A fight over long motor homes has erupted in California, with state officials enforcing a law banning motor homes more than 40 feet in length.
After several years of turning a blind eye, California's Department of Motor Vehicles has sent inspectors to dealerships to inquire into sales of the large coaches. California Highway Patrol officers have ticketed drivers. A bill to amend the law is ready to be introduced in the state legislature.
Enforcing the law could wreak havoc among consumers and manufacturers of the high-end vehicles, said representatives from a variety of segments in the industry. Travelers with motor homes longer than 40 feet can pass through California. But vacationers in them can't stay, and residents can't own them.
'We got blindsided by it. It was something that had never been an issue,' said Kay Toolson, chairman and CEO of Monaco Coach Corp. in Coburg, Ore.
The law dates back to the 1940s, and the RV industry made an attempt in 1991 to have the length requirement amended, only to be shot down by the legislature.
Evan Nossoff, a spokesman for the California Department of Motor Vehicles, said the section of the California Vehicle Code that contains the length restriction has been amended four times in the past nine years. None of these changes addressed the length limits, however.
The language in the law is clear: 'No vehicle shall exceed a length of 40 feet.'
'We have vehicles out there that are illegal,' Nossoff said of the over-length motor homes. 'We have knowledge of it.'
The California Recreation Vehicle Dealers Association, together with a host of industry action groups, is sponsoring a bill in the California Assembly that would extend the legal limit to 45 feet. The bill is scheduled for its first reading today, Jan. 10.
According to Toolson, this most recent flap began last November, when a motor home driver towing a hot rod was pulled over on Interstate 5.
The motor home's driver was rude to the California Highway Patrol officer, who in turn scoured the codes and slapped the driver with an over-length ticket, Toolson said.
None of the manufacturers or government agencies contacted for this story was able to say how many motor homes are in California in violation of the law, or to speculate on how much money is stake in the dispute.
But Mike Duncan, Monaco's director of communications, said motor homes more than 40 feet long accounted for 8.6 percent - about $50 million - of Monaco's revenue through the first three quarters of 1999.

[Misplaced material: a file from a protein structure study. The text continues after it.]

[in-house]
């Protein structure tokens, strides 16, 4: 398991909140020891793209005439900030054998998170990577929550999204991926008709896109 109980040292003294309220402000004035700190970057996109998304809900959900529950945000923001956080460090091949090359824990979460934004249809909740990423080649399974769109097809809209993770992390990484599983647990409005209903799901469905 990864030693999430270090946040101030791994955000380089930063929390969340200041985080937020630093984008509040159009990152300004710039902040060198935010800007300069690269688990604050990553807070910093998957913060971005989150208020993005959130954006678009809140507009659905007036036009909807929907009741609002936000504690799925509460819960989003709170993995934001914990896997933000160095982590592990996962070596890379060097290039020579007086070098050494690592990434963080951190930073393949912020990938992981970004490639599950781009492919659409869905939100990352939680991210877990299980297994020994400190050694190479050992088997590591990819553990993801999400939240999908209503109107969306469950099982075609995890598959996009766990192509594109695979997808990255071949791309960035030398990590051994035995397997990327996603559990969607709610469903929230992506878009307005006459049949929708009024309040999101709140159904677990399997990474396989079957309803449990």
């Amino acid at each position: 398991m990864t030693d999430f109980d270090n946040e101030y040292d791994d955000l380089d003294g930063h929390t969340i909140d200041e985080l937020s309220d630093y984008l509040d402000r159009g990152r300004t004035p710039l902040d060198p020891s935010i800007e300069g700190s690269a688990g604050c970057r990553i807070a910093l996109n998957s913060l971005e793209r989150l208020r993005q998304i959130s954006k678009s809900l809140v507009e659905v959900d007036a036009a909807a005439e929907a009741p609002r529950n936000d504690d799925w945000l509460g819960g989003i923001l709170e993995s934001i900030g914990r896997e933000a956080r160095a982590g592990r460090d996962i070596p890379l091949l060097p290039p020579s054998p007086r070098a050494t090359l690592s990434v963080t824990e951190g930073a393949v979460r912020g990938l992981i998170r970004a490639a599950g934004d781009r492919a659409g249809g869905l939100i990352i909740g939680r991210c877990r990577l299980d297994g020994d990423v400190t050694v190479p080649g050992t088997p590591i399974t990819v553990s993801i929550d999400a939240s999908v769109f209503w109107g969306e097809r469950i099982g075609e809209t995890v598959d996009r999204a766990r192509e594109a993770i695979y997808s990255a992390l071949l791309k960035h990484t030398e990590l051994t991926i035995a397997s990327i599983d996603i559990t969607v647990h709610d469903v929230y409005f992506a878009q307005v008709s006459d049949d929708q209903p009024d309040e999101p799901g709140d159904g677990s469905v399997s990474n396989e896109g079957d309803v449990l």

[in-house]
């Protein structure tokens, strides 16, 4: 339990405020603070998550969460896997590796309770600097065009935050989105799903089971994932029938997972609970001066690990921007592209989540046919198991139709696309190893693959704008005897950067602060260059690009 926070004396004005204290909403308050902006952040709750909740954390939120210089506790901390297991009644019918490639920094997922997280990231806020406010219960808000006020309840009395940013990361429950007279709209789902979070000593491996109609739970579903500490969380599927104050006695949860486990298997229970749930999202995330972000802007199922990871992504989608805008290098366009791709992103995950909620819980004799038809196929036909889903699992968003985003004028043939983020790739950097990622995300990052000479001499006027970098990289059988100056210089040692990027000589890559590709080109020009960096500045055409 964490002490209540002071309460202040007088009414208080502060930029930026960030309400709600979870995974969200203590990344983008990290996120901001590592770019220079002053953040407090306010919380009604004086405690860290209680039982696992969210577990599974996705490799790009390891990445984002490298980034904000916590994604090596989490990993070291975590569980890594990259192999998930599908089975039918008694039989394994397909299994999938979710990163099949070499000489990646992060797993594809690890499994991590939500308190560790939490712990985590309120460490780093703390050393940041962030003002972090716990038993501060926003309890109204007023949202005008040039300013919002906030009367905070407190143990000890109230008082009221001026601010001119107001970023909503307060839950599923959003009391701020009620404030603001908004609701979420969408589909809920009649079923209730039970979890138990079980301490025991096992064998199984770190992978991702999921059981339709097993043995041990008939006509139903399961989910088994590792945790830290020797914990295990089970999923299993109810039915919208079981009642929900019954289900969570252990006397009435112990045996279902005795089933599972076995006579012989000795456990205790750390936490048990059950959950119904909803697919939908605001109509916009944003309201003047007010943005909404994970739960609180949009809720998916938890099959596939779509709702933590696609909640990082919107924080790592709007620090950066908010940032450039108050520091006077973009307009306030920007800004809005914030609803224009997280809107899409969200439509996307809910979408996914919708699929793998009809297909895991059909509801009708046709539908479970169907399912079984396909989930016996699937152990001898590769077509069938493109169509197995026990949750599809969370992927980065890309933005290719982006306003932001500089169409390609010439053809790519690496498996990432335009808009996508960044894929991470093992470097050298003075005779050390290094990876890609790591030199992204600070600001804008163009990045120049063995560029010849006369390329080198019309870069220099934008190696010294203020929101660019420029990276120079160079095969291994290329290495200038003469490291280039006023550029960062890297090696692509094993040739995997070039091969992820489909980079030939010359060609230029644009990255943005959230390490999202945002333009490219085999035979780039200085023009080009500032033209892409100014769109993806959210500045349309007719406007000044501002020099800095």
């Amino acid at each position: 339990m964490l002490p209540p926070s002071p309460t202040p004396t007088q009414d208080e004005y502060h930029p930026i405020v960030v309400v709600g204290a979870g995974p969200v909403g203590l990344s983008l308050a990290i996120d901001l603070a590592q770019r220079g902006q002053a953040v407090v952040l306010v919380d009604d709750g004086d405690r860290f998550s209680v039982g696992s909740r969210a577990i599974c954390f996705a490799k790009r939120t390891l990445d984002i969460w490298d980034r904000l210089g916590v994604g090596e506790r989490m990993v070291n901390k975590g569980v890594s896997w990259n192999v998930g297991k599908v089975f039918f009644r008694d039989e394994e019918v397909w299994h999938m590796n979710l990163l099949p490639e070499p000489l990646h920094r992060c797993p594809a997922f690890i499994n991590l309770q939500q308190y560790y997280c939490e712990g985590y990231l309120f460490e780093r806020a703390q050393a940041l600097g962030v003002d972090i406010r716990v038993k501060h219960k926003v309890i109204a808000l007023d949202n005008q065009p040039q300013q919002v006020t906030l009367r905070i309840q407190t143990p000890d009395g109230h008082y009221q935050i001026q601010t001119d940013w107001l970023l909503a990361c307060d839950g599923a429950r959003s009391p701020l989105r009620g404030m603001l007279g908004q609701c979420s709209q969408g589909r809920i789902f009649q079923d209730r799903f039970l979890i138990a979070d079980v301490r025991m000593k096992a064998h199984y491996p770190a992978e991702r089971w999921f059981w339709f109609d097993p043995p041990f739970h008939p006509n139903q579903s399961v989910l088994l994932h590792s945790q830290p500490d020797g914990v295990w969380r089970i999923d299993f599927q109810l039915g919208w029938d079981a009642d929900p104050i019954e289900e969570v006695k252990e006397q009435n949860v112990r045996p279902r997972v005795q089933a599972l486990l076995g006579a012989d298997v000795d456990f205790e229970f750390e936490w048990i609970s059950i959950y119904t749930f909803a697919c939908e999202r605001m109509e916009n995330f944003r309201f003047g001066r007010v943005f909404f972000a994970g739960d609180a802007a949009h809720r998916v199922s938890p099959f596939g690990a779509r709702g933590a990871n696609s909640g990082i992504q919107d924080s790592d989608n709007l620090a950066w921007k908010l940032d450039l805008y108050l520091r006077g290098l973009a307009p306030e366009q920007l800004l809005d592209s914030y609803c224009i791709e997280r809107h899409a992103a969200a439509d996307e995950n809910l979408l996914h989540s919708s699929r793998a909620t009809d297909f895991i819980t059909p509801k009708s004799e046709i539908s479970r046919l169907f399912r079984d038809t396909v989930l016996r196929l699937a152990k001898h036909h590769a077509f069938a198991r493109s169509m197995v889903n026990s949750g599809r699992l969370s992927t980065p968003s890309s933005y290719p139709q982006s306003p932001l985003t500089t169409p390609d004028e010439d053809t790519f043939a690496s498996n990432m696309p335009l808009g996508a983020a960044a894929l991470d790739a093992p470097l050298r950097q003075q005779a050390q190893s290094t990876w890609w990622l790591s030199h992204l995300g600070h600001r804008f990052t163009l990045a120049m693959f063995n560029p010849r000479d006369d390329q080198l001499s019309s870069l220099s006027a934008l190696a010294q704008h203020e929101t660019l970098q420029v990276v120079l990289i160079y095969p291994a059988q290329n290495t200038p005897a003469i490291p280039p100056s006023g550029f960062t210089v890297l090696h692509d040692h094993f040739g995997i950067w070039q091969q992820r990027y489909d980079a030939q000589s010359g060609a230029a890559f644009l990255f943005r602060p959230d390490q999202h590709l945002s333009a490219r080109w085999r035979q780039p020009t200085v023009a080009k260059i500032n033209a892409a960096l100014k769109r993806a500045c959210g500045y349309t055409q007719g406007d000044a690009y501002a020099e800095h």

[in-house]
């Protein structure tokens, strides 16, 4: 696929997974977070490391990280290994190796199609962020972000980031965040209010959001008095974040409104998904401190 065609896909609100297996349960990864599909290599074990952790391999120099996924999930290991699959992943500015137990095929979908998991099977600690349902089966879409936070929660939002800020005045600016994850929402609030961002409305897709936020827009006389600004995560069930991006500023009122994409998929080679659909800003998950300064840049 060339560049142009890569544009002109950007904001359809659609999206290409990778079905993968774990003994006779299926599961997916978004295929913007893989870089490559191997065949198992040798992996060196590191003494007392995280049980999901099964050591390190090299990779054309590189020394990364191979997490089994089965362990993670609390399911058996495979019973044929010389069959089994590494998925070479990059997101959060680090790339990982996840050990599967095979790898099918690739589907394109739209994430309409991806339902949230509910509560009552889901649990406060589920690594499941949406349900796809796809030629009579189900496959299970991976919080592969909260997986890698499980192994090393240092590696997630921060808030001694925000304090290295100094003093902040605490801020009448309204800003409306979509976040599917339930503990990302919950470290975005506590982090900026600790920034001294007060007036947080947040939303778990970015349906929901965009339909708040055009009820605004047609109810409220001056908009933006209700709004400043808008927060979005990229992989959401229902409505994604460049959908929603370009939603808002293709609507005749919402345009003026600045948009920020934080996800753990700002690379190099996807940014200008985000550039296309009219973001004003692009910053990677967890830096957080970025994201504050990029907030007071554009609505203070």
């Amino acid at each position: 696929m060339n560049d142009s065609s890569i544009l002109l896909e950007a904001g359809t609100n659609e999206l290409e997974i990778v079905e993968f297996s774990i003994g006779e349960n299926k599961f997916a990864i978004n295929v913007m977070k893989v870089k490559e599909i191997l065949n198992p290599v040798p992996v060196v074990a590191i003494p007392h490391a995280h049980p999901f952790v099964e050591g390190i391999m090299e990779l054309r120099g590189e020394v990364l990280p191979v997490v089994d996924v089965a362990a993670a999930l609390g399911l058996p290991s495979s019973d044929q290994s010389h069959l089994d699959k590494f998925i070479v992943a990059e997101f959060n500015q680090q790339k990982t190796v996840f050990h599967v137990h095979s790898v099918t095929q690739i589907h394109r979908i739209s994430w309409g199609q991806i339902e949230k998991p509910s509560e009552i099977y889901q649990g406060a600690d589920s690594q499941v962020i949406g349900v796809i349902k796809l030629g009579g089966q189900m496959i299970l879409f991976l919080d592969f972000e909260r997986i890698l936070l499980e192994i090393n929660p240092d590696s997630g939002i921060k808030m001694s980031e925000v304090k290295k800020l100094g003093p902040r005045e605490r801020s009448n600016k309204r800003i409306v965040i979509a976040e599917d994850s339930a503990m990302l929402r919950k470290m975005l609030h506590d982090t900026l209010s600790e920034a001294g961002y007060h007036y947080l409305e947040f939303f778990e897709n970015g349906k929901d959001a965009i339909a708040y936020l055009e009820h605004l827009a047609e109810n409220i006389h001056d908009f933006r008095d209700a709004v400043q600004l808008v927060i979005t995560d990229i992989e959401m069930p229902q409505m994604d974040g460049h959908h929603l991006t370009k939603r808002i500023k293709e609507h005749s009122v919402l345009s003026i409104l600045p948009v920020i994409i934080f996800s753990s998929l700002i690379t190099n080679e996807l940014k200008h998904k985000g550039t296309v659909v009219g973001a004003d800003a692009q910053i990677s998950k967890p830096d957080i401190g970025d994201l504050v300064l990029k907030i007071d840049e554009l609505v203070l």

Another section of the vehicle codes makes it illegal for dealers to sell vehicles that are not in compliance with the code. But the code does not forbid the sale of over-length vehicles if they are not to be registered in California.
Dealers who are in violation of the code face sanctions, including the termination of their dealer's license, Nossoff said.
Hal Stewart is the general manager of C&D Motorhomes in San Diego, which sells Monaco brand products. In 1999, Stewart said, he sold 12 motor homes longer than 40 feet. The average price was $300,000.
In November, an agent for the Department of Motor Vehicles visited his dealership, Stewart said.
Stewart said that all 12 customers who bought the long motor homes lived out of state. But the DMV representative pulled their sales records and contacted them at home to verify their residence, Stewart said.
'It's so Mickey Mouse,' Stewart said. 'It doesn't make sense what they're doing, but it's the law.'
High-end RV campgrounds also oppose the limits. Outdoor Resorts Inc. of Nashville, Tenn., for example, sells lots to motor home owners in Indio, Calif. The lots sell for $40,000 to $80,000, said David McMillin, marketing director for the company.
'We cater to the RVer who wants to be in a more upscale facility, and a lot of the larger rigs come to us for that reason,' McMillin said.
Outdoor Resorts, with headquarters in Nashville, Tenn., is a member of several industry action groups, including the Recreation Vehicle Dealers Association and the California Recreation Vehicle Dealers Association. These organizations are part of the industry group trying to change the law.
Said McMillin: 'The statute is from another time. If it is inapplicable, (the legislators should) change it.'
Manufacturers are unsettled by the limit because they say enforcement can vary.
Fleetwood Enterprises Inc., based in Riverside, Calif., makes three different models that brush right up to the 40-foot limit. With bumpers and tailpipes, some exceed the limit, said Dave Wilbert, director of marketing for Fleetwood's motor home division.
If California continues to ban the sale of motor homes longer than 40 feet for use within the state, consumers will likely go to another state to buy them.
'If we've learned one thing about human nature,' Wilbert said, 'it's that people have a way of getting what they want.'